I have been commuting to work on the Hank Aaron State Trail since it opened in April of 2006 when Milwaukee DPW rebuilt and realigned Canal Street as part of the redevelopment plan for the Menomonee Valley. That was during my first stint working for the Bicycle Federation of Wisconsin, before the City hired me as Milwaukee’s first Bicycle and Pedestrian Coordinator. Well, six years later, work has come full circle and I am back at the Bike Fed. Our new office is right off the Hank Aaron, so I am still able to pedal to work on the trail.
Around this time of year I start looking for the goslings as I ride to work. Long-time readers will remember my post about hope rekindled that featured the cute little yellow fluff balls last spring. I was not sure if the geese would nest in the same places this year, as a gaunt coyote pair has been haunting my commutes through the valley all winter. I figured either the geese would be scared away, or the coyotes would have huevos de ganso para el desayuno.
As the photos at the top of this post illustrate, I am happy to report that the geese returned to nest and quite a few goslings have survived to date. Once again, the amazing and bewildering cycle of nature works wonders to reaffirm my faith that with perseverance, great effort and unrelenting care, hope remains alive.
In fact, the greater Menomonee Valley is a case study in how a community can restore natural beauty, economic vitality and urban life from what was once a post-industrial brownfield ghost town. Government, businesses, neighbors and non-profits, worked together to create and implement a plan that leveraged environmental restoration, a bike trail and passive storm water management to spur economic development. The result is and amazing success story that shows Milwaukee is open for business and recreation.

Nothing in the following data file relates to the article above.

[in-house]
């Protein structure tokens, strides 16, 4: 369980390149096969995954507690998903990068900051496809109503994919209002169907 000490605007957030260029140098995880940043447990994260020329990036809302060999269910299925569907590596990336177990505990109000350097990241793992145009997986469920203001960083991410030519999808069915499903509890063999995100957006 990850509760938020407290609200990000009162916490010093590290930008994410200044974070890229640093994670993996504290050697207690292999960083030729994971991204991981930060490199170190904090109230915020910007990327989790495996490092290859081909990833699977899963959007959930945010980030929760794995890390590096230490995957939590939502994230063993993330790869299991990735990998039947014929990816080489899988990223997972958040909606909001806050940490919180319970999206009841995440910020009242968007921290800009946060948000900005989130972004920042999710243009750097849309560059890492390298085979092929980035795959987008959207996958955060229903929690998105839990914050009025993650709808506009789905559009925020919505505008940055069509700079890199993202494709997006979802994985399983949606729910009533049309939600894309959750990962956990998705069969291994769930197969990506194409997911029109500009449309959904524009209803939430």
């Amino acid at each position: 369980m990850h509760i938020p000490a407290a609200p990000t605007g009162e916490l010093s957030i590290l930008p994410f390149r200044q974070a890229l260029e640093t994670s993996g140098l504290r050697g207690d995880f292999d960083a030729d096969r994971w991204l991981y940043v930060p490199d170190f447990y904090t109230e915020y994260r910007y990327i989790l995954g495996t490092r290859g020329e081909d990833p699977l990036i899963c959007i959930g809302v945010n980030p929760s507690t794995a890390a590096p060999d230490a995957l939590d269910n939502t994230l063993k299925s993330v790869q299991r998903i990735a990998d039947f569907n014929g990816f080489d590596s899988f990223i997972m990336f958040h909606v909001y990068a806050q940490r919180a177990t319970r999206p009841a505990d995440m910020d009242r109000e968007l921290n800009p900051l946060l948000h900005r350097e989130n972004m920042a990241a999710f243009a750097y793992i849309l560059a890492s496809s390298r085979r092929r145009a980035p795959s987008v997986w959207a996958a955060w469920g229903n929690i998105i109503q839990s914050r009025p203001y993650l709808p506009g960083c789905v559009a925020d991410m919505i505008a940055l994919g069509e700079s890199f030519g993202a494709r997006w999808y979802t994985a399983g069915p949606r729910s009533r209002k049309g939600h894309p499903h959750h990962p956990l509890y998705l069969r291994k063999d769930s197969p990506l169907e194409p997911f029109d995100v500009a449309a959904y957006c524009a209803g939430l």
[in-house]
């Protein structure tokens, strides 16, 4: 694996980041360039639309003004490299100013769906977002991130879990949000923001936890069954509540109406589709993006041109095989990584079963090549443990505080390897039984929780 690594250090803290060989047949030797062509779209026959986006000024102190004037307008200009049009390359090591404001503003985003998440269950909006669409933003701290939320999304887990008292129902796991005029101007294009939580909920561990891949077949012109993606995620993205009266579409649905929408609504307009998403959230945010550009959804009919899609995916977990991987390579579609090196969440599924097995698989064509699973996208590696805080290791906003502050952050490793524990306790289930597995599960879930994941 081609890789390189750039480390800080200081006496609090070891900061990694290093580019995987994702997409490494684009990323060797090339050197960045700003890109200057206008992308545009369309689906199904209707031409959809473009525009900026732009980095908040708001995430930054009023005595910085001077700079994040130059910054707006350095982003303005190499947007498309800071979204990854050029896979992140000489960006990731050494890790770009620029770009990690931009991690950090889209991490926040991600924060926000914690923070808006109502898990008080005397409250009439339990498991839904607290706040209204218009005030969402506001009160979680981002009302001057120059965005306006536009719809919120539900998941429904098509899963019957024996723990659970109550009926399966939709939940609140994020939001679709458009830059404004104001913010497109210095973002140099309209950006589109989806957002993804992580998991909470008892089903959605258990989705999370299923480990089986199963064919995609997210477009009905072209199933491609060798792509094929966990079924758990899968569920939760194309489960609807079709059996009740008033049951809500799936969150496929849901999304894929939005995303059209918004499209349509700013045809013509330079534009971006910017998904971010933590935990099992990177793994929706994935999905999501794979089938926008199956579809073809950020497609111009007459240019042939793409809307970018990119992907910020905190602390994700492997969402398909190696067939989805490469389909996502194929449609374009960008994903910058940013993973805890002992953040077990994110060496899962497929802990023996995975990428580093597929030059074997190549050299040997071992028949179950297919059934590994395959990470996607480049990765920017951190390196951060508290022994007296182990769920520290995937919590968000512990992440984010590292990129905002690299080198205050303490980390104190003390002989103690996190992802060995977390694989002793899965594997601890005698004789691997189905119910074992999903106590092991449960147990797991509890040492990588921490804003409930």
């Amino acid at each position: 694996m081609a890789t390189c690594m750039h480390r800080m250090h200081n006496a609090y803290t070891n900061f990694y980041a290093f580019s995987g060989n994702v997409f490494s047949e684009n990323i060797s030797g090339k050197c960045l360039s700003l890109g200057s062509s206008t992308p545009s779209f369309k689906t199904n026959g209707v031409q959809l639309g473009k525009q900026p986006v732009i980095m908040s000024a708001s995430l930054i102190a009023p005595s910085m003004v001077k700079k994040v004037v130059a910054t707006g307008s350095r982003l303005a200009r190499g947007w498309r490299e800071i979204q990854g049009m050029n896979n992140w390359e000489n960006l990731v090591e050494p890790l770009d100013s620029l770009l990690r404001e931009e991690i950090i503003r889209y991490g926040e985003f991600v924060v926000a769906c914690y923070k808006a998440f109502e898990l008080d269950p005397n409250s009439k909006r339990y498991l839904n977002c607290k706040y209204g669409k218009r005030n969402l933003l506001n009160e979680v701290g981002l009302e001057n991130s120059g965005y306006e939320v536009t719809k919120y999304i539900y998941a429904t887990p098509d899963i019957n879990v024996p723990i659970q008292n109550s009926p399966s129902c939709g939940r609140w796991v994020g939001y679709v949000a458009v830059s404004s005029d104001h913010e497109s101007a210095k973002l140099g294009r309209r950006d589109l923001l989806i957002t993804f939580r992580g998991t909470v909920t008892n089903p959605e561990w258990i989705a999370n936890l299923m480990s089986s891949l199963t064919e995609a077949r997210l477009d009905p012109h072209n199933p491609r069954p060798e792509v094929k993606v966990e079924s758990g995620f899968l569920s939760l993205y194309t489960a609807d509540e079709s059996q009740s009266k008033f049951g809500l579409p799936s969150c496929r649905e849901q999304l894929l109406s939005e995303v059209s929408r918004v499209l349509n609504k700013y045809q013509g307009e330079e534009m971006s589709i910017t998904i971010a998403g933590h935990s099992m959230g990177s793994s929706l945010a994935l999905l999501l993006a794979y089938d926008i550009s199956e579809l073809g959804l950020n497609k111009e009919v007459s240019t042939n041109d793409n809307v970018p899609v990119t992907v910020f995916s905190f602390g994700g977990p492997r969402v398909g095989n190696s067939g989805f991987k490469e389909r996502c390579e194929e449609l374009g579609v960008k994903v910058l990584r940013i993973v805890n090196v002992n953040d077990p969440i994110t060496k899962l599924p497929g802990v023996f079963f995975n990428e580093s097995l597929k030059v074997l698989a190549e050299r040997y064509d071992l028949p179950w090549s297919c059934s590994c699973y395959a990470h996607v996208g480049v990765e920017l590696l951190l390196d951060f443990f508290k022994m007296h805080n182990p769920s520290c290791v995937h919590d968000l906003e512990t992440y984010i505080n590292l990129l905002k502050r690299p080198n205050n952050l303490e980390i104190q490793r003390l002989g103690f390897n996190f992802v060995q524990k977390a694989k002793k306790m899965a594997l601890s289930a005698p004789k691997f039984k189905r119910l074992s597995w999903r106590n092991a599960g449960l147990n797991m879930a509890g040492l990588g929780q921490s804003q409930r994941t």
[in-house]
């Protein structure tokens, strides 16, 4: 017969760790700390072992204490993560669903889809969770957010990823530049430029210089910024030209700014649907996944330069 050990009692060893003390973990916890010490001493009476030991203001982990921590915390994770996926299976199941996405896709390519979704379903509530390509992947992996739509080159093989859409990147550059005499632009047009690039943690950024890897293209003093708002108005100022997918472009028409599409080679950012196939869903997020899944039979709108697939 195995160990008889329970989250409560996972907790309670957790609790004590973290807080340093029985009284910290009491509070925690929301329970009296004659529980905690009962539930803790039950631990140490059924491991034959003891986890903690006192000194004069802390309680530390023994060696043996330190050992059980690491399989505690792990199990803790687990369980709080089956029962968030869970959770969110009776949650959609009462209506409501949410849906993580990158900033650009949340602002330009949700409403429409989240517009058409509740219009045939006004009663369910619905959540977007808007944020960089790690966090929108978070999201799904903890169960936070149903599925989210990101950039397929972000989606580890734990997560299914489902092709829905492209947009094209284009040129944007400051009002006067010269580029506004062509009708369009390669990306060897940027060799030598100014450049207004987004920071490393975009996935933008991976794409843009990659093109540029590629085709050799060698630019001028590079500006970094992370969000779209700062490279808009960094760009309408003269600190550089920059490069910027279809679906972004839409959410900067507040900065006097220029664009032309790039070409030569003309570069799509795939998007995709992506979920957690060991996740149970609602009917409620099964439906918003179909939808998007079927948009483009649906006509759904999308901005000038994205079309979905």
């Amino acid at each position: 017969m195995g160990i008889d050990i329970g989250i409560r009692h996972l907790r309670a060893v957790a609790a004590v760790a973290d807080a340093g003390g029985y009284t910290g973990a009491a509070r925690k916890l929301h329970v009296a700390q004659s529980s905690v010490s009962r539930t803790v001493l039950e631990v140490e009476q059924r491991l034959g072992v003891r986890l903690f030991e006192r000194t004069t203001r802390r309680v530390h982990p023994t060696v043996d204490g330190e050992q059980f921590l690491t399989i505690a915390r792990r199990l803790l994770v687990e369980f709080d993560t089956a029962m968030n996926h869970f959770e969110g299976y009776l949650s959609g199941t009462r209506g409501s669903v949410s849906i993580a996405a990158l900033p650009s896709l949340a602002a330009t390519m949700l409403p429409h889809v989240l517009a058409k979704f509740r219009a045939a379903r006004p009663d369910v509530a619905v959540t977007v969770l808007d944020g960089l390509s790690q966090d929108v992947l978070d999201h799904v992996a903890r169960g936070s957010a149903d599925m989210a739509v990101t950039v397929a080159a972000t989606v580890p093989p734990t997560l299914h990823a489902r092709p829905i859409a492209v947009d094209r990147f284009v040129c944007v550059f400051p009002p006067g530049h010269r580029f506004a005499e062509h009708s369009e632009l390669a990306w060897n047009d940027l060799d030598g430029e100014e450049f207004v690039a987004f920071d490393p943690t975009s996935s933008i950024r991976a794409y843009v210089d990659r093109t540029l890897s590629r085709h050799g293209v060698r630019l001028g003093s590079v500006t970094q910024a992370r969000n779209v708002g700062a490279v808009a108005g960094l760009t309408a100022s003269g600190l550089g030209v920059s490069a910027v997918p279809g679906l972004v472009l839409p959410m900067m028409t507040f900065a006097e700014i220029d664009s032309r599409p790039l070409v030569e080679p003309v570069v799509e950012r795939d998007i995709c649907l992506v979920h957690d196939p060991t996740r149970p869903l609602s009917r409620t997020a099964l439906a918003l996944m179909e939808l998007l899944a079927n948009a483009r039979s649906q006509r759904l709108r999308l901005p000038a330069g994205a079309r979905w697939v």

Weather you want to ride a bike for fun or to one of the thousands of new jobs in the Valley, the Hank Aaron State Trail will take you there. Like me on my daily commute, on your ride you will pass brand new buildings with signs posted advertising family supporting jobs inside. Along the way, you will likely pass people knee-deep in salmon and trout, throwing flies like they are in a Montana stream. You can experience the sounds and smells of summer if you listen for the crack of Ryan Braun’s bat when you take the time to stop and smell the prairie flowers along the river.
At the Bike Fed, sometimes the staff feel like those salmon swimming up-stream when we get bogged down by the daily struggle of bicycle advocacy. While we can’t afford to stop trying to make the case that when we make our communities a better place to bike, we make them a better place to live and work, it is important to pause to take stock of our accomplishments. I remember the valley when it was almost entirely filled with long-empty and dilapidated factories. I remember the struggle to get the Hank Aaron Trail funded more than ten years ago. I remember arguing with those who thought the green economic development plans for the Valley were a boondoggle.
In contrast, today the Valley is an economic powerhouse hosting 33 new companies, 4,200 jobs, and 10 million visitors who come to enjoy the Valley’s recreation and entertainment destinations each year. Guides from Chicago bring clients to fly fish for trout and salmon during the multiple annual spawns. Thousands of people bike through the valley every month and the trail attracts cyclists to Milwaukee to begin 185 mile cross-state tours on the network of trails that begin with the Hank Aaron. And just as important, families of geese raise their babies, keeping watchful eyes for the resident coyotes.